A further advantage is that this is a process that could begin after we start to see significant methane output and could still have a measurably positive result. Using microbes for bio-"scrubbing" of methane from the atmosphere would work on methane that was a decade old as readily as methane fresh from the permafrost. We'd still see some effect from the methane that makes it to the atmosphere, but eventual removal would help to reduce that effect. This means that we still have time to get more certainty about the methane situation before we would need to use the methanotroph option; we don't necessarily have to rush past our better judgment in response. With a process of this magnitude, it's worth taking the time to get it right.
If we are seeing the beginning of a runaway methane melt, we would be facing a problem of a scale with few precedents in human history. No society on the planet would be unaffected; if left unmitigated, it would continue to affect the lives of our children, and our children's children, and generations beyond that. And remember, this is a fast process -- simply pushing a bit harder to reduce carbon emissions will do nothing to stop it.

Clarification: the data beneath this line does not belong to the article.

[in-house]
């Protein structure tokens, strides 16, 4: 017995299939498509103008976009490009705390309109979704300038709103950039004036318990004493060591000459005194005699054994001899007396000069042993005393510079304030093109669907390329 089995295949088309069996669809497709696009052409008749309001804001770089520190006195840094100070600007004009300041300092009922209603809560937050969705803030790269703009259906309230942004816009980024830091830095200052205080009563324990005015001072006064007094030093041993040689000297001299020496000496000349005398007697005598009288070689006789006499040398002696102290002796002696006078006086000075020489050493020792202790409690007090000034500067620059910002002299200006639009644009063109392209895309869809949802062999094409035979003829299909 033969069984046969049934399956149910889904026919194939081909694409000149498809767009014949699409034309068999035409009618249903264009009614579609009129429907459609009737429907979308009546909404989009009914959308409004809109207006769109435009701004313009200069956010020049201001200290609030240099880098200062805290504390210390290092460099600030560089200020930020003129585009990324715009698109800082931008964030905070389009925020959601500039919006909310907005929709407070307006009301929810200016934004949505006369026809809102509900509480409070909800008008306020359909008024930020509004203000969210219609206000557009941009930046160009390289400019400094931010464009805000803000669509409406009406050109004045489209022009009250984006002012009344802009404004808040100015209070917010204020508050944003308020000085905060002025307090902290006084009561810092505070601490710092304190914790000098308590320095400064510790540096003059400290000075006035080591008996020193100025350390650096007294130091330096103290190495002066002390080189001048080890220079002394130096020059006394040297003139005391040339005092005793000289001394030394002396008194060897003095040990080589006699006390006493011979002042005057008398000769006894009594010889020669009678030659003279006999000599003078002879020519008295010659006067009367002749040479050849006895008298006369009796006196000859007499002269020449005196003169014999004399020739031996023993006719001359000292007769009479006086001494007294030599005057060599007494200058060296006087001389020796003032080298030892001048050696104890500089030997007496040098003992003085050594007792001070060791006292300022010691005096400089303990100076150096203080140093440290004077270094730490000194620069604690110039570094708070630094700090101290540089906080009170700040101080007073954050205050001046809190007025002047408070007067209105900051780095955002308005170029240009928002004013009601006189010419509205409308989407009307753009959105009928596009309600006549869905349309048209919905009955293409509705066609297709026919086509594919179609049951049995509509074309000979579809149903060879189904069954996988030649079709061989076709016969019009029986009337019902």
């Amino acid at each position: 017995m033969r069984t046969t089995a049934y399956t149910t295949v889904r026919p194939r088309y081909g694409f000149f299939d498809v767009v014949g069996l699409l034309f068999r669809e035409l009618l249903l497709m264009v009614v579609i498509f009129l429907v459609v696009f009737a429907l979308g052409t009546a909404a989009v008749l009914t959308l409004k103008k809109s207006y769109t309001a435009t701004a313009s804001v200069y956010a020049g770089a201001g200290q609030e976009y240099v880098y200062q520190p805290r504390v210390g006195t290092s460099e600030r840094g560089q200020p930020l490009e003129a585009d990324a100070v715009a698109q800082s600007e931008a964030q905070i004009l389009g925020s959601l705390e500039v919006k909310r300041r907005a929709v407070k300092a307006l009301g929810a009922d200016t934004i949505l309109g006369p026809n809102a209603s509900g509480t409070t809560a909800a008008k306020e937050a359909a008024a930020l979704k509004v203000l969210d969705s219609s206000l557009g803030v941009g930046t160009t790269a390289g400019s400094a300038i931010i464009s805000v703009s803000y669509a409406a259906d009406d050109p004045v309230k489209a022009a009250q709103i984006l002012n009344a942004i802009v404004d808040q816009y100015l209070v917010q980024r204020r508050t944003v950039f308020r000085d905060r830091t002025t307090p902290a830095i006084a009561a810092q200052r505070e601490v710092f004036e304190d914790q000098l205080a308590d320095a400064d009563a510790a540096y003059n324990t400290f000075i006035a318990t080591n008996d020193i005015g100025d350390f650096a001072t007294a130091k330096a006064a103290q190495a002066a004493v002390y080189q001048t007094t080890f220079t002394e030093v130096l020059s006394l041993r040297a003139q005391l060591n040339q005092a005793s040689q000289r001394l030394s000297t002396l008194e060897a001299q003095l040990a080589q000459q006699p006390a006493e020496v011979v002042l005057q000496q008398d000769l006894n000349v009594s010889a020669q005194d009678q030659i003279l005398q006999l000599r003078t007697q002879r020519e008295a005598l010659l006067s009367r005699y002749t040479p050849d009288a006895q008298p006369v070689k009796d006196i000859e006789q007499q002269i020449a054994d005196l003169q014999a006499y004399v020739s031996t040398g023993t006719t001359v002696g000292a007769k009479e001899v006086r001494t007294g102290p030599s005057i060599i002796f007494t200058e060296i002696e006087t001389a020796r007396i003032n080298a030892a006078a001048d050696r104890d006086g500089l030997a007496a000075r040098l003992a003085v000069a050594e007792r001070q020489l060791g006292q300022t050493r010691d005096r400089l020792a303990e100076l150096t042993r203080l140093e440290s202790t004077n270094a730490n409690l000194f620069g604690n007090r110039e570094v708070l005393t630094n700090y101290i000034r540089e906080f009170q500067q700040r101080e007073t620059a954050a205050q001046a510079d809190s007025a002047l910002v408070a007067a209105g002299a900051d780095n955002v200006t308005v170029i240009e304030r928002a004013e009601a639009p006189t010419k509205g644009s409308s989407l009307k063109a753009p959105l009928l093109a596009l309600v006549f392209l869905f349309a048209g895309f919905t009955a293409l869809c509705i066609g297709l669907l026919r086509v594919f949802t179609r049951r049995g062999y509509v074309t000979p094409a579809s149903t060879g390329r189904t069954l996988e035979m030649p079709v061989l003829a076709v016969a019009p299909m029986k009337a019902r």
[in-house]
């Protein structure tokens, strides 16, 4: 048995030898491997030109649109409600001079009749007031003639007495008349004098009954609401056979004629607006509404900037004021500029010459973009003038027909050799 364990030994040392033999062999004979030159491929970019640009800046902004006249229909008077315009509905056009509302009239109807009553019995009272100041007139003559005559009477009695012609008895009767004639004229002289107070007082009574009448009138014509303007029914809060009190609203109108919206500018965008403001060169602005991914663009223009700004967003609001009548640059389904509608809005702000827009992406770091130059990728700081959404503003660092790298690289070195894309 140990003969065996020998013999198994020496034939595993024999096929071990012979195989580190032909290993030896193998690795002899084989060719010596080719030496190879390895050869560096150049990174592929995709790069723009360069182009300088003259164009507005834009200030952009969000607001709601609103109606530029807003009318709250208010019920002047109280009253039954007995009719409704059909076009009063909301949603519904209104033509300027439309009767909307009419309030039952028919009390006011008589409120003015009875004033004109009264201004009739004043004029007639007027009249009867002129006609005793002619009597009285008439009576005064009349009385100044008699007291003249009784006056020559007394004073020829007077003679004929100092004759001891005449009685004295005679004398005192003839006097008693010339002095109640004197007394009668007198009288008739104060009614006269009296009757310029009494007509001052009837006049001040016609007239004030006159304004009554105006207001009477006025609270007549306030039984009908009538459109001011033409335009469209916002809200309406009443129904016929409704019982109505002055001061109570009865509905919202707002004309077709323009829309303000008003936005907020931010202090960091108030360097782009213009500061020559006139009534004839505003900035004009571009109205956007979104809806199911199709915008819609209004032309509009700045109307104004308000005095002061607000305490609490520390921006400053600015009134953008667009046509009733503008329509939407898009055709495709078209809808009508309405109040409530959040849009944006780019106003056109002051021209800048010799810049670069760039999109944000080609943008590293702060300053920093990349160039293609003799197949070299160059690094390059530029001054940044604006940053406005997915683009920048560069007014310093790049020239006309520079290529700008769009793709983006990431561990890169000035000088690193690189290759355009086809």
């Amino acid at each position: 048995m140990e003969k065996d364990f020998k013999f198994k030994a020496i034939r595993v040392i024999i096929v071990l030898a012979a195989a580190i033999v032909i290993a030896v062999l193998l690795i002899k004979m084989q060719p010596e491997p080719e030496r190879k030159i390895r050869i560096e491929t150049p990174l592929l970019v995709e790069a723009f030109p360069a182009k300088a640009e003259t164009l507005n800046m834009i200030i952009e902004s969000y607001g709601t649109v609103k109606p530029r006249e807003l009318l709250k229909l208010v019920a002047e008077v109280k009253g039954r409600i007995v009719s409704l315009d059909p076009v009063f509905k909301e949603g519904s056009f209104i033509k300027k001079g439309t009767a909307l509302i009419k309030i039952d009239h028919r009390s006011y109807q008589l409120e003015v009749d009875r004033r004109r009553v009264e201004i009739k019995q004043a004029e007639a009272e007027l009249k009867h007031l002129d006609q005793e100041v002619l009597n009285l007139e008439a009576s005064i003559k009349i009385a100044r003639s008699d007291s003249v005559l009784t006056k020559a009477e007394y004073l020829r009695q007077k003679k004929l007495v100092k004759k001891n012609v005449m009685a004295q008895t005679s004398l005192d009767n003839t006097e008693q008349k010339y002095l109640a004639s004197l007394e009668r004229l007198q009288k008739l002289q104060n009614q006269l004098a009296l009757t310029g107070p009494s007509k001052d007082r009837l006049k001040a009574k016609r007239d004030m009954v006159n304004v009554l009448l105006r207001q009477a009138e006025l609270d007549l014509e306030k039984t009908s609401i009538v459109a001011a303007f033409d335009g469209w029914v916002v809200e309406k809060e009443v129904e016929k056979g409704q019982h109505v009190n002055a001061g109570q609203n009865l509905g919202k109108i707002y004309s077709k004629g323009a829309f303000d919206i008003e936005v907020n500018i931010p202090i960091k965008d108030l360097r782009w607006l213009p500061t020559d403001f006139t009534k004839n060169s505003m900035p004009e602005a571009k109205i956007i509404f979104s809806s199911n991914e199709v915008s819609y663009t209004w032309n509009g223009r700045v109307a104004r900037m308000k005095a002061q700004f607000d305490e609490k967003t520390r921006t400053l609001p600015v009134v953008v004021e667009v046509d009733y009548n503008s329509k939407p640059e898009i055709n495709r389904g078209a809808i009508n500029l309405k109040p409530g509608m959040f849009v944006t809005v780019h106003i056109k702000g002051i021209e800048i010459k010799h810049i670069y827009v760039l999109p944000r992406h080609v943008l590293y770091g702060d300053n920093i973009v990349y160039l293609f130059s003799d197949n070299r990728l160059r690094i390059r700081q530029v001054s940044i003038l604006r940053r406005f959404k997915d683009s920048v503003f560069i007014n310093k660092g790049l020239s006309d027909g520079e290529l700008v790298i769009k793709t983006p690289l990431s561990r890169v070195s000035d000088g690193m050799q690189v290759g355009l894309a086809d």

Our choices are few, and the risk of not acting is (potentially) immense. We may well be on the brink of a new era in planetary management. Let's hope we're up to the challenge.
(Some of this essay reproduces text from my initial methanotroph proposal on Worldchanging back in 2005. At that point, it was speculation -- now, it's something we need to seriously consider.)
This piece originally appeared on Open the Future
The melting of methane sinks is a significant Uh-oh! moment to put it mildly. The dangers off setting of a geo-engineering reaction from the powers-that-be with cascading unintended consequences are very real. Your proposal, understandably coming from a genuine interest to ameliorate this situation unfortunately falls into the two traps that wait to befall any intervention after-the-fact. I say this realizing that today is in all probability already within that time frame, long after any preventive measures can be assumed to be of use.